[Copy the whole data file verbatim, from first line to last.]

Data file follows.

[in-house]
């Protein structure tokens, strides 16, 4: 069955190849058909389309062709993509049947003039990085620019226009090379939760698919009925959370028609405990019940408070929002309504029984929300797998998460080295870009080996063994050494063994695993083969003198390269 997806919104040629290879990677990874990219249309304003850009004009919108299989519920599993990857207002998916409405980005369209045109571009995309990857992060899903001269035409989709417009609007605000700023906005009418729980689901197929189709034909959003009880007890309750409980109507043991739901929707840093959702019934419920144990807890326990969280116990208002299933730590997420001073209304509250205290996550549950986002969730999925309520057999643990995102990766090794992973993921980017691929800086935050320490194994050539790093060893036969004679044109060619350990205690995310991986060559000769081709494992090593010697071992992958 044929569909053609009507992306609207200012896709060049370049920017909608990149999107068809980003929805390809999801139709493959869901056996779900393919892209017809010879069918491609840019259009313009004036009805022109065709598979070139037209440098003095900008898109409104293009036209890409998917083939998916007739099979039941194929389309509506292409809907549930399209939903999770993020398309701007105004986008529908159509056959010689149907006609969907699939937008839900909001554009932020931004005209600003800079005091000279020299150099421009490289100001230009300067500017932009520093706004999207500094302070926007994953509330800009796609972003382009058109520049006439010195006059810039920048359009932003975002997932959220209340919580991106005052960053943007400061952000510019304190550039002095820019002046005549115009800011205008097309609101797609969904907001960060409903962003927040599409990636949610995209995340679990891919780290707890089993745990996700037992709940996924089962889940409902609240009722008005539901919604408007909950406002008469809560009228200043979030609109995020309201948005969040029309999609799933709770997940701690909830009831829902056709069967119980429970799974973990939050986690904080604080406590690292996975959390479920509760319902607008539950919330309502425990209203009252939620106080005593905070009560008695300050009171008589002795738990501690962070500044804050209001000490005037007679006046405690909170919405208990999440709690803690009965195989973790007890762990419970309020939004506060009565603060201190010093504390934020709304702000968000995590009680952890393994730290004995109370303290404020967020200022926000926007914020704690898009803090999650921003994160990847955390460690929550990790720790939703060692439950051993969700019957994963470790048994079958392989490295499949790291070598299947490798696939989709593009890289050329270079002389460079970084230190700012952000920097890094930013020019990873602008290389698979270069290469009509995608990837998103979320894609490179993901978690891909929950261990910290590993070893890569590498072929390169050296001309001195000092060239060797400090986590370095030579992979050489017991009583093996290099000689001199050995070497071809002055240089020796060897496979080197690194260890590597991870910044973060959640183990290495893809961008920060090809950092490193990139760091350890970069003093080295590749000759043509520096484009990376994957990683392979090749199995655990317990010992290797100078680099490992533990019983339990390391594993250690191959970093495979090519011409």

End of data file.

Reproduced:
[in-house]
């Protein structure tokens, strides 16, 4: 069955190849058909389309062709993509049947003039990085620019226009090379939760698919009925959370028609405990019940408070929002309504029984929300797998998460080295870009080996063994050494063994695993083969003198390269 997806919104040629290879990677990874990219249309304003850009004009919108299989519920599993990857207002998916409405980005369209045109571009995309990857992060899903001269035409989709417009609007605000700023906005009418729980689901197929189709034909959003009880007890309750409980109507043991739901929707840093959702019934419920144990807890326990969280116990208002299933730590997420001073209304509250205290996550549950986002969730999925309520057999643990995102990766090794992973993921980017691929800086935050320490194994050539790093060893036969004679044109060619350990205690995310991986060559000769081709494992090593010697071992992958 044929569909053609009507992306609207200012896709060049370049920017909608990149999107068809980003929805390809999801139709493959869901056996779900393919892209017809010879069918491609840019259009313009004036009805022109065709598979070139037209440098003095900008898109409104293009036209890409998917083939998916007739099979039941194929389309509506292409809907549930399209939903999770993020398309701007105004986008529908159509056959010689149907006609969907699939937008839900909001554009932020931004005209600003800079005091000279020299150099421009490289100001230009300067500017932009520093706004999207500094302070926007994953509330800009796609972003382009058109520049006439010195006059810039920048359009932003975002997932959220209340919580991106005052960053943007400061952000510019304190550039002095820019002046005549115009800011205008097309609101797609969904907001960060409903962003927040599409990636949610995209995340679990891919780290707890089993745990996700037992709940996924089962889940409902609240009722008005539901919604408007909950406002008469809560009228200043979030609109995020309201948005969040029309999609799933709770997940701690909830009831829902056709069967119980429970799974973990939050986690904080604080406590690292996975959390479920509760319902607008539950919330309502425990209203009252939620106080005593905070009560008695300050009171008589002795738990501690962070500044804050209001000490005037007679006046405690909170919405208990999440709690803690009965195989973790007890762990419970309020939004506060009565603060201190010093504390934020709304702000968000995590009680952890393994730290004995109370303290404020967020200022926000926007914020704690898009803090999650921003994160990847955390460690929550990790720790939703060692439950051993969700019957994963470790048994079958392989490295499949790291070598299947490798696939989709593009890289050329270079002389460079970084230190700012952000920097890094930013020019990873602008290389698979270069290469009509995608990837998103979320894609490179993901978690891909929950261990910290590993070893890569590498072929390169050296001309001195000092060239060797400090986590370095030579992979050489017991009583093996290099000689001199050995070497071809002055240089020796060897496979080197690194260890590597991870910044973060959640183990290495893809961008920060090809950092490193990139760091350890970069003093080295590749000759043509520096484009990376994957990683392979090749199995655990317990010992290797100078680099490992533990019983339990390391594993250690191959970093495979090519011409």